Staff Picks: Books
Staff-recommended reading from the
So I finally know what people are talking about when they talk about Obamacare Death Panels...
Dr. Lobosky, who probably dictated this book to an intern, a red faced old school doc from the 70’s, raging mad about all the problems with health care, talking about the good ol’ days when doctors actually saw their patients... Anyway, he was hopeful when President Obama talked about a single-payer system, a public option, universal access, and letting Medicare negotiate for lower drug prices. But alas money and politics! The special interests (insurance, drug companies, trial lawyers) gobbled up Obamacare and spit it out. It’s mutilated, complains Lobosky, to the point that it may not solve the larger problems it began to solve in the first place. Like affordable access and care for all.
Now I must admit I really liked listening to this doctor rant and rave about everything, but eventually he does offer some solutions:
- Everyone has insurance and pays through the same system (single-payer system)
- Everyone gets the same coverage (universal access)
- Force insurance companies and hospitals to be not-for-profit: if a company must choose between profit and patient care, they will choose profit. After all, they have stock-holders to make happy. He sees this as a glaring conflict of interest.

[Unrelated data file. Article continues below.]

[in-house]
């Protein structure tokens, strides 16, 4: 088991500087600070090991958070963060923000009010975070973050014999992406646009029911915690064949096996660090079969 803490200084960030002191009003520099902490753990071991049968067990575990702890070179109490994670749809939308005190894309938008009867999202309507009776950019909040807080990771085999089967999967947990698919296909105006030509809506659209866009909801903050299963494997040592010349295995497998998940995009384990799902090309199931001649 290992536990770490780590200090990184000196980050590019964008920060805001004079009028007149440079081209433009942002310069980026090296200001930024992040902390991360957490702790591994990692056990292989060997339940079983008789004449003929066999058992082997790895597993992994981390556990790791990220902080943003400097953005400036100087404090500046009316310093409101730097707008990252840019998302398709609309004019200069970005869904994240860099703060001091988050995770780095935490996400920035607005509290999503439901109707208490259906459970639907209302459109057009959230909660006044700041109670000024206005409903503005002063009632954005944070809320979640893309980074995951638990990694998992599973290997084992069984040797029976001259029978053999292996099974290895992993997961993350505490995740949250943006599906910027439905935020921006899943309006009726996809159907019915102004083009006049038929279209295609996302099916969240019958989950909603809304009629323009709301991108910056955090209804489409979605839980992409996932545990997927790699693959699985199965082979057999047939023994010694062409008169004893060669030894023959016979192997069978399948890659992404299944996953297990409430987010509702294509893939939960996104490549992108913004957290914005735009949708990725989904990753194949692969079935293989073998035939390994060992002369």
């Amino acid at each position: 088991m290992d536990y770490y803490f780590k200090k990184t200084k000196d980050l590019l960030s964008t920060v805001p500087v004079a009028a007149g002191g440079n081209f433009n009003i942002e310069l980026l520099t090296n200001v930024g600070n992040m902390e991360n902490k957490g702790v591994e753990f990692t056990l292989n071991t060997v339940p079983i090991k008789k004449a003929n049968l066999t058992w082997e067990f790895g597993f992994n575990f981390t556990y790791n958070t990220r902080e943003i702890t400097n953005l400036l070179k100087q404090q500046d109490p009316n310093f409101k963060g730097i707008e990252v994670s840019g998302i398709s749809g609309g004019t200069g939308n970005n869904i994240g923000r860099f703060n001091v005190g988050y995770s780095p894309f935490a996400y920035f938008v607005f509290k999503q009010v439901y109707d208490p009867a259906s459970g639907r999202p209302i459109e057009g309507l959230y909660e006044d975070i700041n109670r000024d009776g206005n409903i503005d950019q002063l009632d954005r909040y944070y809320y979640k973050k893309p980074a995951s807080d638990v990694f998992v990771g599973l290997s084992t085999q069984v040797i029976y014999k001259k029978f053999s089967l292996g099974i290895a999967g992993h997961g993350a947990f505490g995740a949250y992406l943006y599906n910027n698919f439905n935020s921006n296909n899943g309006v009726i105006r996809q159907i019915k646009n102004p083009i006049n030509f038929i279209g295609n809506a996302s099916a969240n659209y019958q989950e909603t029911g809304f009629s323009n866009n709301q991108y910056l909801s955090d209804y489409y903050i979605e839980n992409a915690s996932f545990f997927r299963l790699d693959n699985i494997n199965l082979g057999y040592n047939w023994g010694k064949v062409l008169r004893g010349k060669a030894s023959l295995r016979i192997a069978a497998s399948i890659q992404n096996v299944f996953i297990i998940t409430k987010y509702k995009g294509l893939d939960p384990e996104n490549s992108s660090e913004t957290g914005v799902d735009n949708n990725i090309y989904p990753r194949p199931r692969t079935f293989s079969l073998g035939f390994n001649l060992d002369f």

- Protect doctors from getting sued so much
- Force drug companies to make new drugs, not just “copy-cats”: and increase their patents so it will be worth their while.
- Use evidence-based medicine: don’t waste resources by doing procedures that are unnecessary or don’t work
- Death Panels! This is called “rationing” in the health care debate. It boils down to the fact that we have a finite number of resources in our health care system. So if a person insists on getting a procedure that probably won’t work and probably won’t help their quality of life, then, the argument goes, they should have to pay for it instead of the government. Or perhaps a charity would.
This book will propel you into the health care debate. It’s written by a politically moderate doctor who has a unique view in the trenches. At times he sounds arrogant, and he knows it. I found myself laughing. But this issue is no laughing matter. I highly recommend.
We have many other books on health care reform.
It's Enough to Make You Sick